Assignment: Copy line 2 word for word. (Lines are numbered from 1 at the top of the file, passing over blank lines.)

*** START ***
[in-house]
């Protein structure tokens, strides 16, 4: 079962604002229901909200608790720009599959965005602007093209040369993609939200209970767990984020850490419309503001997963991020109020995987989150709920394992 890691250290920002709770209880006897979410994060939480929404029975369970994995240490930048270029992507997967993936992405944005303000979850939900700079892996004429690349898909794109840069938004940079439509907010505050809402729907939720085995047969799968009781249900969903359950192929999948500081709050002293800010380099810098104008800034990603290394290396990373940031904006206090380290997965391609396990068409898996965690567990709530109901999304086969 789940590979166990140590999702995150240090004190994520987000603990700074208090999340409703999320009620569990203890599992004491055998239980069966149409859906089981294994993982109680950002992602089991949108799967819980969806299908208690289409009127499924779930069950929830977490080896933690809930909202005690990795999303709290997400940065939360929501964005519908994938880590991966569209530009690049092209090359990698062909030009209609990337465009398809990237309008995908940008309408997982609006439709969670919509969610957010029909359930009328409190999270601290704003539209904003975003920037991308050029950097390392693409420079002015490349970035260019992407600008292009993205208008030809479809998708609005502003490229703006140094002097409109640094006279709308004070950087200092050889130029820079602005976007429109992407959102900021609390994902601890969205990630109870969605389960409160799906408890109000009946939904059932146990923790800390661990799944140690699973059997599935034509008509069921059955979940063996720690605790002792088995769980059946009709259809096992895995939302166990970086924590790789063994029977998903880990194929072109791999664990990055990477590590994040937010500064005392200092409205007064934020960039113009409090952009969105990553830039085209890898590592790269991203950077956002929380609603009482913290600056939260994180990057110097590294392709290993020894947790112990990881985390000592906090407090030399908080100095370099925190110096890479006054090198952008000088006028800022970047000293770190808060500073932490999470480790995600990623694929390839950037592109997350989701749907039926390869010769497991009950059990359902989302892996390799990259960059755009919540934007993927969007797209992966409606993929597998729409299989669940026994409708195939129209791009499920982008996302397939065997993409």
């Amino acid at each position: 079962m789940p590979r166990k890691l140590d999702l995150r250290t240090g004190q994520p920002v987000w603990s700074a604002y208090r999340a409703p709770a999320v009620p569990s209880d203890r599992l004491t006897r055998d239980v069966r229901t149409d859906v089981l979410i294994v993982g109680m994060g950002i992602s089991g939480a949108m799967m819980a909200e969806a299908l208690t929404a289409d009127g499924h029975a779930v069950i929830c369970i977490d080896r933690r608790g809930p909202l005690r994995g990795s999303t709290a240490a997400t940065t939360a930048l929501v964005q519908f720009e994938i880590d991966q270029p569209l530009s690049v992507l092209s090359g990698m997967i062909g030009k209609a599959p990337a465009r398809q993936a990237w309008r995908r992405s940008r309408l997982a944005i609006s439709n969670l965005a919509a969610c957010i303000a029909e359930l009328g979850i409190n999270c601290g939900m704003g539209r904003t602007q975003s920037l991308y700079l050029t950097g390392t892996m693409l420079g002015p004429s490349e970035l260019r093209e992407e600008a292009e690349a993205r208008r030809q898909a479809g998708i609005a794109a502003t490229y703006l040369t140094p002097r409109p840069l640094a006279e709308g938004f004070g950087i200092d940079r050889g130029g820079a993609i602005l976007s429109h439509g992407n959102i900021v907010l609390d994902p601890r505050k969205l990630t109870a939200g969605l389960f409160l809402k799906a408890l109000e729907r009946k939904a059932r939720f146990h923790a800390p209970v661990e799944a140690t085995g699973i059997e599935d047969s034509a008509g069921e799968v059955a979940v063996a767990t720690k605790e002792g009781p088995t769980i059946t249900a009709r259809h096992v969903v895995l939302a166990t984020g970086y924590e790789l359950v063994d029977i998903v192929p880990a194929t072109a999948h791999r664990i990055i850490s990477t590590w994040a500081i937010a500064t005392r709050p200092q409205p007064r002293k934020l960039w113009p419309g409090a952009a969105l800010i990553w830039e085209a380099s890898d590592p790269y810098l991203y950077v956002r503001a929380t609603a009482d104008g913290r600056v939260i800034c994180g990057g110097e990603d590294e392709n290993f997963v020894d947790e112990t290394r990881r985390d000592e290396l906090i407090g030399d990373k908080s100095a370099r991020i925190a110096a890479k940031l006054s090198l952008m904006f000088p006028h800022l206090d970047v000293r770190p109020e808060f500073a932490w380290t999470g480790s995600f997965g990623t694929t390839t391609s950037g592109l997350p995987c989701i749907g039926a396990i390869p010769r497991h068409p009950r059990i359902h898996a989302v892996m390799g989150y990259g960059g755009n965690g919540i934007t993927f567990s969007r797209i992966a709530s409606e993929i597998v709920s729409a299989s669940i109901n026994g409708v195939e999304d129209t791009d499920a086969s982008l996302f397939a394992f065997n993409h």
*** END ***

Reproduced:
């Protein structure tokens, strides 16, 4: 079962604002229901909200608790720009599959965005602007093209040369993609939200209970767990984020850490419309503001997963991020109020995987989150709920394992 890691250290920002709770209880006897979410994060939480929404029975369970994995240490930048270029992507997967993936992405944005303000979850939900700079892996004429690349898909794109840069938004940079439509907010505050809402729907939720085995047969799968009781249900969903359950192929999948500081709050002293800010380099810098104008800034990603290394290396990373940031904006206090380290997965391609396990068409898996965690567990709530109901999304086969 789940590979166990140590999702995150240090004190994520987000603990700074208090999340409703999320009620569990203890599992004491055998239980069966149409859906089981294994993982109680950002992602089991949108799967819980969806299908208690289409009127499924779930069950929830977490080896933690809930909202005690990795999303709290997400940065939360929501964005519908994938880590991966569209530009690049092209090359990698062909030009209609990337465009398809990237309008995908940008309408997982609006439709969670919509969610957010029909359930009328409190999270601290704003539209904003975003920037991308050029950097390392693409420079002015490349970035260019992407600008292009993205208008030809479809998708609005502003490229703006140094002097409109640094006279709308004070950087200092050889130029820079602005976007429109992407959102900021609390994902601890969205990630109870969605389960409160799906408890109000009946939904059932146990923790800390661990799944140690699973059997599935034509008509069921059955979940063996720690605790002792088995769980059946009709259809096992895995939302166990970086924590790789063994029977998903880990194929072109791999664990990055990477590590994040937010500064005392200092409205007064934020960039113009409090952009969105990553830039085209890898590592790269991203950077956002929380609603009482913290600056939260994180990057110097590294392709290993020894947790112990990881985390000592906090407090030399908080100095370099925190110096890479006054090198952008000088006028800022970047000293770190808060500073932490999470480790995600990623694929390839950037592109997350989701749907039926390869010769497991009950059990359902989302892996390799990259960059755009919540934007993927969007797209992966409606993929597998729409299989669940026994409708195939129209791009499920982008996302397939065997993409």